Taking every precaution in winter weather conditions will pay off for drivers
AnnArbor.com file photo
I pulled the “tank commander” over and it was no small task. It took a blip or two from the siren to resonate into her frosted cocoon. She pulled into a gas station lot just before the expressway.
She was indignant and had enough clueless arrogance to demand why she was being pulled over. I should have known, her New Hampshire plate announced “Live Free or Die” and apparently I was limiting her freedom. Her demand came before I could even introduce myself and explain why I was stopping her — like I do on all my traffic stops.
I told her that her job of scraping the frost was unacceptable for the conditions. I told her that if she would scrape her windows so they were not a vision obstruction I would be giving her a warning—as long as she had a valid license and no warrants. She got busy, and I strolled back to my police car, took a sip of the ever-present but unfortunately tepid coffee and ran the computer checks on her.
She already was done when I got back up to her car. I had to chuckle before she opened the frosted driver’s window to retrieve her license. It was incredible.
She had increased the clear portion of her windshield to include the driver’s half, but not all the way to the wipers and one scrape on both her driver and passenger side front windows. Clearly she did not care where she had already been because her rear window was untouched and apparently unequipped with a rear window defroster. I was dumbfounded and a little cranky.
“Seriously ma'am? Do you really think these windows are cleared?”
“Yes. Now give me my license so I can be on my way,” she demanded.
“Yes ma'am, I will be happy to give you your license when all of your windows are completely clear of frost. I mean all your windows and all the glass surfaces and your rearview mirrors as well. Let me know when you are done.”
I went back to my car and had no idea why she would not clear the windows, especially after the police had stopped her. We were out of traffic and I noticed she certainly was dressed for the weather. She wore a heavy parka, knit hat, corduroys and gloves. So neither the traffic nor her protection from the elements were the issue she had not completed the job the first time. I watched and she was angry as she scraped, but scrape she did.
When I walked back to her car, I thanked her for her cooperation and warned her to keep her windows clear. I handed her license back—sans a ticket—and she roared off with clear windows.
Driving with fogged or frosted over windows is really dangerous! You have to be able to see to drive—it is just that simple.
Winter is coming. Make sure you have an ice scraper and snow brush in your car before Mother Nature “surprises” you. Scraping frost or ice is no fun with a credit card, but it will work in “combat conditions.”
You also should consider getting a “de-icer” windshield wiper solvent and make sure to keep your solvent reservoir full. That solvent will come in handy when your windshield gets covered with that brown-gray salty road spray or mist that builds up —especially on the expressway.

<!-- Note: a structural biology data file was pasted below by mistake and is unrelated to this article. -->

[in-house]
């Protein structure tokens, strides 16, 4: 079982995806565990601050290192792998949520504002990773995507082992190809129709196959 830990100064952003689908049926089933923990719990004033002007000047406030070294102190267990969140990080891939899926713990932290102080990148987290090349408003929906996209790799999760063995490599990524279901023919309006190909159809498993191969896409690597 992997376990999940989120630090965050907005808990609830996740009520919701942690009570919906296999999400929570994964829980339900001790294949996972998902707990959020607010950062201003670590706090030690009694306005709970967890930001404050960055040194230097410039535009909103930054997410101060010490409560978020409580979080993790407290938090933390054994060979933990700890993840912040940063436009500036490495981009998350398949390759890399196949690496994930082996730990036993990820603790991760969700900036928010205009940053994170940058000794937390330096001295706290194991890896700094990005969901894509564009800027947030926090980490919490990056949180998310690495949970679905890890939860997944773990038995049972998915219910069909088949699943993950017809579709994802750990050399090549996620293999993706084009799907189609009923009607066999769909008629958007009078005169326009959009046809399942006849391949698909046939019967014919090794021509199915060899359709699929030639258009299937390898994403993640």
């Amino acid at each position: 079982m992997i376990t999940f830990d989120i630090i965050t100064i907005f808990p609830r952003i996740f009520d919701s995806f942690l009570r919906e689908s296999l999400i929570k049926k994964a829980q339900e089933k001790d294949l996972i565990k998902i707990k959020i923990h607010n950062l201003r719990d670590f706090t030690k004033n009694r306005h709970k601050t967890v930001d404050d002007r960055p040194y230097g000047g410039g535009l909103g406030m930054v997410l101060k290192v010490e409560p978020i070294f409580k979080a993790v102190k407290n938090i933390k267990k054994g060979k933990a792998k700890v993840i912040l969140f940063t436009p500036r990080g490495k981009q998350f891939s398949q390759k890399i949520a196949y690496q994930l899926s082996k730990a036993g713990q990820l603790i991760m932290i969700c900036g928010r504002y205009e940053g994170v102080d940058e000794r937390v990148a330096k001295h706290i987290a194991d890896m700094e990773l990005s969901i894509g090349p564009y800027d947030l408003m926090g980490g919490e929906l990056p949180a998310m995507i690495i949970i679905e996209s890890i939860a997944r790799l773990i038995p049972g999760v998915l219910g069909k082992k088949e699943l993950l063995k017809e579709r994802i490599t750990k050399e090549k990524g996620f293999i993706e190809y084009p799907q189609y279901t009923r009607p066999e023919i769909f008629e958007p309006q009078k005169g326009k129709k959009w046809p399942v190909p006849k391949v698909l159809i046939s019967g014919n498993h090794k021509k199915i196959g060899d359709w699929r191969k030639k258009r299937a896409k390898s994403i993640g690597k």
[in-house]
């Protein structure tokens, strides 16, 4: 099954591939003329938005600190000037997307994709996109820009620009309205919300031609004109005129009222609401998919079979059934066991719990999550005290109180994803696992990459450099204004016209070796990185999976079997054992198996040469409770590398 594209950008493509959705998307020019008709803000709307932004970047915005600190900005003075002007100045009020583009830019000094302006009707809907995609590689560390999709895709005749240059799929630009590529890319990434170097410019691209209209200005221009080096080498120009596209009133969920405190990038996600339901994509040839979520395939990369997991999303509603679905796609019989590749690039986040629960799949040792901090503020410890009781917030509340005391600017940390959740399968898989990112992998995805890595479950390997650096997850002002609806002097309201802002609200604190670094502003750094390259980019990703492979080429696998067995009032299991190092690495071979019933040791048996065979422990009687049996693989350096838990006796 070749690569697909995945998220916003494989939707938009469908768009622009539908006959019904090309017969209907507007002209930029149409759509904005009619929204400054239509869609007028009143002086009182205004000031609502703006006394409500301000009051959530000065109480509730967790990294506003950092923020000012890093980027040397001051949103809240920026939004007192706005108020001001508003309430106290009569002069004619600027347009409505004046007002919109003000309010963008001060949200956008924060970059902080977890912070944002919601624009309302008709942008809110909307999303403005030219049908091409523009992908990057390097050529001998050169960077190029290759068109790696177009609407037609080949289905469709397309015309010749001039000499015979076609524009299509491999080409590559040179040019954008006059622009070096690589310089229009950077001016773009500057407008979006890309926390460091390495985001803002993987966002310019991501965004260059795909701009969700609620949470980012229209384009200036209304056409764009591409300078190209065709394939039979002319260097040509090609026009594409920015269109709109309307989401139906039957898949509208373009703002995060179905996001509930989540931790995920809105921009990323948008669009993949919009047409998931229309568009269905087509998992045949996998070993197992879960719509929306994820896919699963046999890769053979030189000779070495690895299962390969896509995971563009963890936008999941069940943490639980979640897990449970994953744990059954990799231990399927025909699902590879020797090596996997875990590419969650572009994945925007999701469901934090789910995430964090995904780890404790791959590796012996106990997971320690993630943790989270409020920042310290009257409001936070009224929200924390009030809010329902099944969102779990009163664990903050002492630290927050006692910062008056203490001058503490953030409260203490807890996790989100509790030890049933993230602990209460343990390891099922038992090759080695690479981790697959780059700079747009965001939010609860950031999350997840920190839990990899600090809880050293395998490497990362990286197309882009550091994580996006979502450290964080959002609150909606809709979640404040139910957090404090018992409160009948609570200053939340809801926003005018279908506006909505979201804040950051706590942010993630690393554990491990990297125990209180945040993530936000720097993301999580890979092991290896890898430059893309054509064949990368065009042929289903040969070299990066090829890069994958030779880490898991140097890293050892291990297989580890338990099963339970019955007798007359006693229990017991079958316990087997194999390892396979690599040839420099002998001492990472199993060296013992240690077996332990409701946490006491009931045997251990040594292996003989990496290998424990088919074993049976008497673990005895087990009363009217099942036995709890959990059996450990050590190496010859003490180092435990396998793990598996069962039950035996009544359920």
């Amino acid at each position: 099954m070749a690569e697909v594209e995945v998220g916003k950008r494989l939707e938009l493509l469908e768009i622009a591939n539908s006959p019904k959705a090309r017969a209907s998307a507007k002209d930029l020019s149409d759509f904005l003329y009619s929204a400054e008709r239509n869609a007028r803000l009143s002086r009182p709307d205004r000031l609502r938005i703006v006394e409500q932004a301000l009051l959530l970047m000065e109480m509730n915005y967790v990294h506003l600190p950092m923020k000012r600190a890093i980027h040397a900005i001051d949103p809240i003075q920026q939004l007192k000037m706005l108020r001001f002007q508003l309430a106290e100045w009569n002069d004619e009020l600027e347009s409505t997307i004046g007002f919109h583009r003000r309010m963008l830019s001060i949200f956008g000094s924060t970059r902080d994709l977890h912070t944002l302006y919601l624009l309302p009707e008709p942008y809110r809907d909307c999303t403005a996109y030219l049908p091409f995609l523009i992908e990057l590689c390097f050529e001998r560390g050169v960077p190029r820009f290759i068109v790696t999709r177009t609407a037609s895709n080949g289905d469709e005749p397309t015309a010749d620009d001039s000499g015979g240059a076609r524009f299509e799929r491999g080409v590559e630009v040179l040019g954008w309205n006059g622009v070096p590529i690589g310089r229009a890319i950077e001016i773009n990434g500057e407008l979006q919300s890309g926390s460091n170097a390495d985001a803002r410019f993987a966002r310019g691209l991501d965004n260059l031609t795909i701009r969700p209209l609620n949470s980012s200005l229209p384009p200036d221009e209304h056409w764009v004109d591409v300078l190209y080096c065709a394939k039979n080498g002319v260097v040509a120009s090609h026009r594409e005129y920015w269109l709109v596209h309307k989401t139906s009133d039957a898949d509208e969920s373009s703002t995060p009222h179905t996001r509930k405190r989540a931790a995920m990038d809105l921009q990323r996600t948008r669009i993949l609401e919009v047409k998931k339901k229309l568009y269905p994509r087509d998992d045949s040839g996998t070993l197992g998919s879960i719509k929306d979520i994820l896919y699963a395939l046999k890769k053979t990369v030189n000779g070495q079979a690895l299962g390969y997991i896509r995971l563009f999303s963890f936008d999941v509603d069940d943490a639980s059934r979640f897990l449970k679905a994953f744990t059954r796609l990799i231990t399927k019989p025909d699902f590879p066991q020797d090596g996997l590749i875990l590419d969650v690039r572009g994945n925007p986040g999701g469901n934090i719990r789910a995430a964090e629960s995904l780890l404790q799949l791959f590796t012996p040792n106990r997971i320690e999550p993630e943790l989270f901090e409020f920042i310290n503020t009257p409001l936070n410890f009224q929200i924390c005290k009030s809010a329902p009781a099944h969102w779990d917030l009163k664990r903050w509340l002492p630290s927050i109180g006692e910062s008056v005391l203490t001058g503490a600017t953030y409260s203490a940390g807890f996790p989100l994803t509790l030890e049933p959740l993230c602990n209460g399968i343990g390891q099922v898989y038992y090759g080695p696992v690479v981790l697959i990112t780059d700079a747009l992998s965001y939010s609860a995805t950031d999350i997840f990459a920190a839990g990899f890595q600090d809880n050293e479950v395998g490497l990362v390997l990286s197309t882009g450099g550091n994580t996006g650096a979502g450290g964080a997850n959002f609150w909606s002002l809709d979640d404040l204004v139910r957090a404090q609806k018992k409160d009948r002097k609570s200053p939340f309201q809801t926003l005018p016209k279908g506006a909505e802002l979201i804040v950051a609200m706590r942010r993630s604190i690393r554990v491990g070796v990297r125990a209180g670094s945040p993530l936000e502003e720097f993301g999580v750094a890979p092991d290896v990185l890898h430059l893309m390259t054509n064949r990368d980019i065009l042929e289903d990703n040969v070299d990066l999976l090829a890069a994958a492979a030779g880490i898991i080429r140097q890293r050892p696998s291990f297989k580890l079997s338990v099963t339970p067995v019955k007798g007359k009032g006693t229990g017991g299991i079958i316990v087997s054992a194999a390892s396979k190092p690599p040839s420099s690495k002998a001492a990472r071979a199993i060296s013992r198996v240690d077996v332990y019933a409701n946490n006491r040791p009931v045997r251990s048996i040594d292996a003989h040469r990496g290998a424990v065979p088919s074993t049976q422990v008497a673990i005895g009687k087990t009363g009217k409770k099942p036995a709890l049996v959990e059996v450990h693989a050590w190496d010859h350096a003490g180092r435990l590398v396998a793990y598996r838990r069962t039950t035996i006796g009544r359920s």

Polarized sunglasses also are a necessity during the winter. The polarizing filters in those shades reduce reflective glare—of which there is plenty from dirty windshields or bouncing off bright white fields of snow. They also are necessary because sunrises and sunset come closer to rush hour as our hemisphere tilts away from the sun during the winter.
For those who prefer to warm their car, prior to travel, that is a great idea for visibility—not so much for the environment. If you choose to warm up the buggy before seat belting yourself in, make sure you do not leave the keys in the ignition while the car is unlocked.
Just as sure as Jack Frost will cover your windshield and auto glass some time this winter, two or three Ann Arborites and several more pizza delivery drivers will learn the hard way about keys left in the ignition of unlocked cars.
The good news is that usually those stolen vehicles are locally recovered. The bad news is those vehicles will be recovered with varying degrees of dents, scrapes, damage and thefts from within—it just depends on how wild the “joy-riding” thief drives it from your driveway.
Lock your doors, take your keys and employ an ice scraper to avoid that plight.
For parents of young drivers, especially those untested in snowy conditions, make sure your young driver knows that, even with ABS brakes, it takes a much greater distance to stop a vehicle. You also might quickly caution those young drivers that wet leaves spread over the roadway can provide an unexpected slickness that also adversely effects stopping distances and causes motoring drama. The best tip for young drivers—even better than don’t text or talk on a cell phone—slow down!
Keep your windshields clear and enjoy the autumnal beauty and Winter Wonderland we are afforded here in Michigan.
Lock it up, don’t leave it unattended, be aware and watch out for your neighbors.
Rich Kinsey is a retired Ann Arbor police detective sergeant who now blogs about crime and safety for AnnArbor.com.